Tuesday, June 24, 2014

Top 7 at Sinister 7???

It's safe to say that this year's Sinister 7 has the fastest, most accomplished field in its history. That being said, it's time to get our ultra geek hats on and start geeking out. Let's make some predictions shall we?

I've compiled a list of what I believe are the top runners on July 5th soloing the 100M journey over 5687m of trail goodness called Sinister 7. Now keep in mind, there is always some young unknown that shows up on race day and knocks it out of the park. Sometimes racers fly under the radar and one big race will announce their presence. Off hand I can think of a few in that position that are running this year. But this list is made up of the seven men and women that, in my opinion, I think it's safe to say will have big days barring in mind injury, epic fails or running off course. You'll notice as well that I'm not placing these runners in order from one to seven. That takes all the fun out of it…that's for you to do. Another reason I'm not predicting the placing order is I'm putting myself in the list. I hope you don't think this is an arrogant move on my part but I do believe I have a place in the top seven. So, here it is, ladies first:

Michelle Barton
Michelle Barton (Laguna Niguel, CA): A quick click on ultrasignup and you'll see that Michelle runs fast, races a lot and obviously recovers well from race to race. Specializing in 50K/50M races (and winning most of them) Michelle has a knack for carrying speed over tricky terrain. After last year's win at the Javelina Jundred100K in 9:50 she is an obvious force to be reckoned with at Sinister7.

Dennene Huntley
Dennene Huntley (Edmonton, AB): A strong downhill runner with great speed on roll sections, Dennene has the strength and definitely the attitude of a seasoned ultra marathoner. A three time podium finisher at the Canadian Death Race, momma told me never bet against a 9:04 100Ker.

Tracy Garneau
Tracy Garneau (Jasper, AB): A legend in our sport Tracy won Western States in 2010 with a time of 19:01. She returned the next year and ran 39 minutes faster but found herself in 4th place. She has won the HURT100M 3 times and has won the TNF50K proving not only does she have crazy endurance, she also has incredible speed.

Deb Russell (Calgary, AB): For the past few years I followed (aka stalked) Deb on Strava and I have to tell you, this girl is the real deal! She climbs like a beast, descends like a gazelle. Deb had some bad luck at last years S7 with a fall and eventual DNF. Placing 2nd at Sun Mountain50M earlier this year, Deb looks raring to go.
Deb Russell

Naomi Humenny (Kimberley, BC): Naomi is consistently placing in the top 10. She DNF'd at S7 in 2012 enroute to winning the Fatdog70M so she may have been using the S7 as training. Having a strong race at the mountainous Fatdog sets her up for a great finish at S7.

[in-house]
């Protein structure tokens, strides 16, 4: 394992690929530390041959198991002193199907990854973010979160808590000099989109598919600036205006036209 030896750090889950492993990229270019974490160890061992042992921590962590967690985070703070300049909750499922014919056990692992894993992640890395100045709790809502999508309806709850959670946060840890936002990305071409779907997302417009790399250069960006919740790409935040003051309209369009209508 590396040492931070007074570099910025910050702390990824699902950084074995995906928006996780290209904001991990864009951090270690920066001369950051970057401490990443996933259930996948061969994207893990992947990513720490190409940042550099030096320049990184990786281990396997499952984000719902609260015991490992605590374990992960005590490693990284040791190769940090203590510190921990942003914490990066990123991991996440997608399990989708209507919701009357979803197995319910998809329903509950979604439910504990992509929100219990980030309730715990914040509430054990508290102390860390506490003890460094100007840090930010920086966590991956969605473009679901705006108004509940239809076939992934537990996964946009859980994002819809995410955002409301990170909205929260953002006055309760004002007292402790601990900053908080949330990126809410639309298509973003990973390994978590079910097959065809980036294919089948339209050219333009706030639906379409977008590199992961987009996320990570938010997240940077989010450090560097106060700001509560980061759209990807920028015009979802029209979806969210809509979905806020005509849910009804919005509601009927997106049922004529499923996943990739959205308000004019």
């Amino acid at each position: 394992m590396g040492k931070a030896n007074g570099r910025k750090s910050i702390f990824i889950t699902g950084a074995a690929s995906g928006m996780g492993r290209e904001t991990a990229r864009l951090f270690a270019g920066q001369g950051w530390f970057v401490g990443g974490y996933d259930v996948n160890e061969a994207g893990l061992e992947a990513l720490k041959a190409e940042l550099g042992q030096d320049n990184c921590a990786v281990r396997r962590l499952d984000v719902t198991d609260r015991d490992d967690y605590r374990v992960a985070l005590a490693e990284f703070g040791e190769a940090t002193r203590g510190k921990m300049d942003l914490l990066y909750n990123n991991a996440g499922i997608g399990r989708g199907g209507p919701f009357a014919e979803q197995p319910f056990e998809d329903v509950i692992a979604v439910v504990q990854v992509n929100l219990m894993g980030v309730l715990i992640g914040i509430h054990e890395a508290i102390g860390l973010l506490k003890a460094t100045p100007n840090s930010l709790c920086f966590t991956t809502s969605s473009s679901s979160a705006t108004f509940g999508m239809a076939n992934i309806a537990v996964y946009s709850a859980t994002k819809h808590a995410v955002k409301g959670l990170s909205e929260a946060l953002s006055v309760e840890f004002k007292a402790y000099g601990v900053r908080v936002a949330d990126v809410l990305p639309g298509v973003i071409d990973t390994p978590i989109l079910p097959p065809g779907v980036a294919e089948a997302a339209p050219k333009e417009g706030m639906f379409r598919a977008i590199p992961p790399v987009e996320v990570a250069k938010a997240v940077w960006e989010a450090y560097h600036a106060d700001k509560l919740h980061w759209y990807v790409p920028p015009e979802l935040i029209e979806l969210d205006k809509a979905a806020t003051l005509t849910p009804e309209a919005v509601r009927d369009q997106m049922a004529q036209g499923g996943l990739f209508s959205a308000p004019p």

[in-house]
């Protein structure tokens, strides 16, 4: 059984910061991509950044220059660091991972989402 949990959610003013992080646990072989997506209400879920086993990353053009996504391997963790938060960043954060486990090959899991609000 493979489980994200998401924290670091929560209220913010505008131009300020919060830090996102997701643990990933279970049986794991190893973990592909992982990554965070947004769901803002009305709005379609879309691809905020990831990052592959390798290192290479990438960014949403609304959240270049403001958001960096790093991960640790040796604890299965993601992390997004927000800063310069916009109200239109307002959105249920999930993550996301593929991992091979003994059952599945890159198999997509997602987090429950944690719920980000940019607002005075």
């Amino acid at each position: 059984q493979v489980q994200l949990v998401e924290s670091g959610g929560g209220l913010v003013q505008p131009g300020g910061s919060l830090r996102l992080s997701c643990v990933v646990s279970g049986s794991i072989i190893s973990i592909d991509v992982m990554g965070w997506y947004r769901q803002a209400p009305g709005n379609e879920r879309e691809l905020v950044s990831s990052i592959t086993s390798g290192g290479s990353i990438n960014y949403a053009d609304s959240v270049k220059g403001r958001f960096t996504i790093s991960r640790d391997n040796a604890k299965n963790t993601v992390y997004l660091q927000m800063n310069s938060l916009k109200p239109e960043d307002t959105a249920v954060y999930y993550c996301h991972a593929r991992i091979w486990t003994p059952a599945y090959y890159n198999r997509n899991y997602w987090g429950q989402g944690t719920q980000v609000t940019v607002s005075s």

Abi Moore (Fernie, BC): The hometown fave and reigning 2012 and 2013 S7 champ, Abi has stood on the podium at every ultra she has competed at. Some say that Abi has just got started. The sky is the limit for this gritty runner.

Joanne Schmidt (Calgary, AB): Already claiming a victory at Blackfoot50M in May Joanne is looking in fine form. Finishing in 5th at S7 in 2012 Joanne knows this course well and will look to improve this year.

And now for the boys:

Oleg Tabelev
Oleg Tabelev (Calgary, AB): With a 2nd in 2010, 3rd in 2011 and a 1st in 2012 Oleg has shown time and time again his dominance on the S7 course. Starting the 2014 season with wins at both the Frozen ass50K and Elk Beaver100K Oleg is a stone cold killer who'll always make you check your rear view mirror.

Hal Koerner
Hal Koerner (Ashland, OR): OMG!!! When checking ultrasignup I found this 'little' resume: 1st 2006 Angeles Crest 100M, 1st 2007 Western States 100M, 1st 2008 Angeles Crest 100M, 1st 2009 Western States 100M, 1st 2010 Lake Sonoma 50M, 1st 2011 Javelina Jundred 100M, 1st 2011 Rocky Raccoon 100M, 1st 2011 Hardrock 100M, 1st 2013 Javelina Jundred 100M. Shut the front door! While your at it go to the back door and shut that too!

Vincent Bouchard
Vincent Bouchard (Edmonton, AB): Finishing 3rd at last year's S7 and winning the Blackfoot100K that same year Vincent (in my opinion) is sooo close to breaking out from his cage. Look for a strong leg 6 from this up and comer.

Joe Huising
Carl Pryce (Calgary, AB): The list of podium finishes is too long for these skinny, old fingers to type. Mostly sticking to Alberta ultras Carl has been a dominant force in the Alberta Ultra Series since 2007. If you notice an animal rip past you up a steep hill its most likely a Carloileus Prycianus.

Joe Huising (Edmonton, AB): This bad mamma jamma gets better year after year. With a 2nd place finish at S7 in 2012, a 1st place finish at the Lost Soul100M in 2012 and a 3rd place finish at the Canadian Death Race last year it's obvious Joe is amongst the leaders in every race.

Carl Pryce
Dave Proctor